Knowing some Muay Thai terminology is great when you’re living and training at a gym and talking mostly to Thai trainers, fighters, and other visiting Muay Thai enthusiasts. But, chances are, you’re going to have to head out of the camp area at least a few times to buy food, go shopping, or sight-see. Knowing Muay Thai terminology won’t help you much when you’re outside a training and fighting environment. However, knowing some general phrases and vocabulary can get you to communicate what you want and maybe even out of the stickiest of situations.
Imagine going to Thailand and asking a question in English, and getting a reaction that’s a mix of shame and confusion from not understanding. Most locals, aside from those that are used to dealing with tourists on a daily basis, will have trouble communicating with you if you can only speak English. Being that most serious gyms are not in a touristy-area due to not wanting to allow their fighters to be distracted, chances are you will run into a lot of communication issues if you don’t learn at least a few words and phrases to get you by.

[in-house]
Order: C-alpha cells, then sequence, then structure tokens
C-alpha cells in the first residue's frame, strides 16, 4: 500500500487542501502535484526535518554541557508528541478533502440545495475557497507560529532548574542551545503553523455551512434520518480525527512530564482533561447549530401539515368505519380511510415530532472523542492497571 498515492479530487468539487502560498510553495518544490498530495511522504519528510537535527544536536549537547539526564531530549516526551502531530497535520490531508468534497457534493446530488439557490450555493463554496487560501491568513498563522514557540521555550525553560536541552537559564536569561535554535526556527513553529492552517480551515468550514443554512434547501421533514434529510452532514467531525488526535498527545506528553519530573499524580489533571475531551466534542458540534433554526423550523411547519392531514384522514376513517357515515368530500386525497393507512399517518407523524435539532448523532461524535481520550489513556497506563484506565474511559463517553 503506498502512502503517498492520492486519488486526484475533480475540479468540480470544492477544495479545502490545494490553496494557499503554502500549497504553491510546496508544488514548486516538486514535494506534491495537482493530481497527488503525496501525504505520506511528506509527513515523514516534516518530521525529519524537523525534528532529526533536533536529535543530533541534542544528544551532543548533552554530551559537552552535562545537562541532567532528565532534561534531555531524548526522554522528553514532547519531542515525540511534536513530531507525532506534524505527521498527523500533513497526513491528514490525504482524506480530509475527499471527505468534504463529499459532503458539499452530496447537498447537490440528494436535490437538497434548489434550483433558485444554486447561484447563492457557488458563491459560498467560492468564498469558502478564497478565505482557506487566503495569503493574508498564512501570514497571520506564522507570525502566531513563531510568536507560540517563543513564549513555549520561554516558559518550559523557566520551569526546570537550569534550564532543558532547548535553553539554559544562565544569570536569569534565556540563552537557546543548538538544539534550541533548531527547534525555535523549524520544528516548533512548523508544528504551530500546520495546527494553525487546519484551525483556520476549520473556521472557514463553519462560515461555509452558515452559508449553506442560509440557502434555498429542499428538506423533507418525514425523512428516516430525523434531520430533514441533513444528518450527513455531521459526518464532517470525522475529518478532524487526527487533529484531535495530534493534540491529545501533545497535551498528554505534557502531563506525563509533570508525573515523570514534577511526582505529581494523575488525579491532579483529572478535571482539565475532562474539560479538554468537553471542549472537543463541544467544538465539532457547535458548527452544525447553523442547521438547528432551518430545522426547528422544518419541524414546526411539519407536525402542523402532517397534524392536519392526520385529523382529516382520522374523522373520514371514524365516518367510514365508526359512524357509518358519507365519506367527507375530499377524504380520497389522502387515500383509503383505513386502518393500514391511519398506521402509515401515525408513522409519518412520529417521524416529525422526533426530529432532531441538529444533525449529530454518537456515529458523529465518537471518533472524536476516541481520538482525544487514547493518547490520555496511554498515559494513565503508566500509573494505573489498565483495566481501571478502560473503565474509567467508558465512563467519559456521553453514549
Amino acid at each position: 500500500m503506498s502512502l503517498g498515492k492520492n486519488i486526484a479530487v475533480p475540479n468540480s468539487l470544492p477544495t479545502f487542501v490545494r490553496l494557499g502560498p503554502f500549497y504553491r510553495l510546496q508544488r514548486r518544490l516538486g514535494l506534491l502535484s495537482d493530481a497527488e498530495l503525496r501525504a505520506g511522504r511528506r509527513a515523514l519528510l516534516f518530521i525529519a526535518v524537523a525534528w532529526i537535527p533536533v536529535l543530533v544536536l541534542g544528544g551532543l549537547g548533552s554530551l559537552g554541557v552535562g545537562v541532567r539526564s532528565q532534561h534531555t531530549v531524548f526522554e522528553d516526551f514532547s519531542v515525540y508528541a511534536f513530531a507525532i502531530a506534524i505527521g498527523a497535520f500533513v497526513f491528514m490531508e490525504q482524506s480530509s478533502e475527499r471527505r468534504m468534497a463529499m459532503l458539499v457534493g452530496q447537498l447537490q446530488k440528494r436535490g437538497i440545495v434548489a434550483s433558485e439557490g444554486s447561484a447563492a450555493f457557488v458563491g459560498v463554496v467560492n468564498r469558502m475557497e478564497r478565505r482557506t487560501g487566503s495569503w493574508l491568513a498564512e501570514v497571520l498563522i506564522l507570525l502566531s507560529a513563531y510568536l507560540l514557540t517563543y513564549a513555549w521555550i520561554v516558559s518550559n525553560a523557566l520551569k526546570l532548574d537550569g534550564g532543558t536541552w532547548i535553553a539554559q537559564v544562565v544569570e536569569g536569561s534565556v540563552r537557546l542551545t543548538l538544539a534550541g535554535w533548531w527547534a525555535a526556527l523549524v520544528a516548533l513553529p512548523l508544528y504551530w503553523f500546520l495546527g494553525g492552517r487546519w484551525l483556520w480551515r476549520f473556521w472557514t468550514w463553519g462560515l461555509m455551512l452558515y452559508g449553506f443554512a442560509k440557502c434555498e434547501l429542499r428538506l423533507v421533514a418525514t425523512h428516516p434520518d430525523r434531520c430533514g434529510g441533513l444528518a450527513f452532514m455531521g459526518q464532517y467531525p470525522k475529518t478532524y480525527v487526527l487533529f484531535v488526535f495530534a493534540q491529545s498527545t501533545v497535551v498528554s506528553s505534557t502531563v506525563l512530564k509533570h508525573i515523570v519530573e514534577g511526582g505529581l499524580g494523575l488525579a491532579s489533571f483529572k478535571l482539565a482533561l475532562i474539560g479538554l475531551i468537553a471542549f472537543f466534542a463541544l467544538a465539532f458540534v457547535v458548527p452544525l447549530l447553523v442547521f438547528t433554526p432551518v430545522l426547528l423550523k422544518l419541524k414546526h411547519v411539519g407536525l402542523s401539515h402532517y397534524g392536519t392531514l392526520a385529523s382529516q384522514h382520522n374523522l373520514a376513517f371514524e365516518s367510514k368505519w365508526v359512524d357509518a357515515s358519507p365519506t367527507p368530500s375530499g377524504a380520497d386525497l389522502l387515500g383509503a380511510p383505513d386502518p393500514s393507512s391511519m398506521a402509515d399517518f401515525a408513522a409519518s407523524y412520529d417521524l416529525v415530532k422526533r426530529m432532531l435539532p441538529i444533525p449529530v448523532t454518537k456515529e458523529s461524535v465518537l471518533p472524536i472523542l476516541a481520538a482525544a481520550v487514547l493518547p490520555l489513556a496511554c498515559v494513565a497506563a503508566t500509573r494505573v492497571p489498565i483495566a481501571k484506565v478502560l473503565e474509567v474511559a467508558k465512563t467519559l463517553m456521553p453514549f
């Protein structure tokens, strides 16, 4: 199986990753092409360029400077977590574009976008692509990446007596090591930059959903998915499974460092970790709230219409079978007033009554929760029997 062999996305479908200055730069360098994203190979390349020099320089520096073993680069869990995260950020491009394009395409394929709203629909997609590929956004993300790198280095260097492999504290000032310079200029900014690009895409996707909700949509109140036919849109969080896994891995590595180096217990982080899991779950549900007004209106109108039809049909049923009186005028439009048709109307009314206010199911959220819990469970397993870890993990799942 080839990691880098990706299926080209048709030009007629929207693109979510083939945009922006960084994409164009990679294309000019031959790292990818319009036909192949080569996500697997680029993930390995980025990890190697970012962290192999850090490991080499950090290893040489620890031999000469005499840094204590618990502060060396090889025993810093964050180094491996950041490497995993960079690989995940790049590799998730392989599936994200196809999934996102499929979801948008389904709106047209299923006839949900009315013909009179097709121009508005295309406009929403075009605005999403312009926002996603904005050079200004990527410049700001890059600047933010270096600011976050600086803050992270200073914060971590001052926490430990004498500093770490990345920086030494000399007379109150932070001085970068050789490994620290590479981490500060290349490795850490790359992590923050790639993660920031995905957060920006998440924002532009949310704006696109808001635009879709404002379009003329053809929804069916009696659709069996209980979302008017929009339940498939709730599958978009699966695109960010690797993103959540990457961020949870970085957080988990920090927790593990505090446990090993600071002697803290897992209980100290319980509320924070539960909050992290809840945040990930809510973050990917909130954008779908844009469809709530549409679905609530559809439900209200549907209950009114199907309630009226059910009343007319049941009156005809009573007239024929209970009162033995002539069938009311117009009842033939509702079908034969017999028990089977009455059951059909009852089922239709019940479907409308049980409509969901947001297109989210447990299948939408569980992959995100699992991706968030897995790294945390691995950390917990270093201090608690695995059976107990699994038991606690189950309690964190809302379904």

Some things to note:
-Words starting with the /r sound are often interchanged to the /l sound, such as “raeng” pronounced “laeng”.
-Don’t forget to add ka or khrap at the end of all questions and statements to sound polite!
-Refer to Thai Language – Part 1: Basic Rules & FAQ’s for a refresher course for Thai language basics
Any words and phrases that are *bolded with asterisks* will be ones you will hear most commonly in Thailand.
- Family & Relationships
- Numbers & Currency
- Question Words
- General Conversation
- Getting Places
- Food & Eating
- Going Out
Family & Relationships
Please note that there is not way I can include ALL jobs and occupations in this article. I picked them from most common lists and also most commonly known lists.
Numbers & Currency
Please note that there is no way I can include ALL countries and territories in this article.
Food & Eating
In case of emergency, please call one of the following numbers right away:
|Police (General Emergency Call)||191|
|Ambulance and Rescue||1554|
|National Disaster Warning Centre||1860|
|Medical Emergency Call||1669|
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Thumbnail photo by Aleksandar Popovski.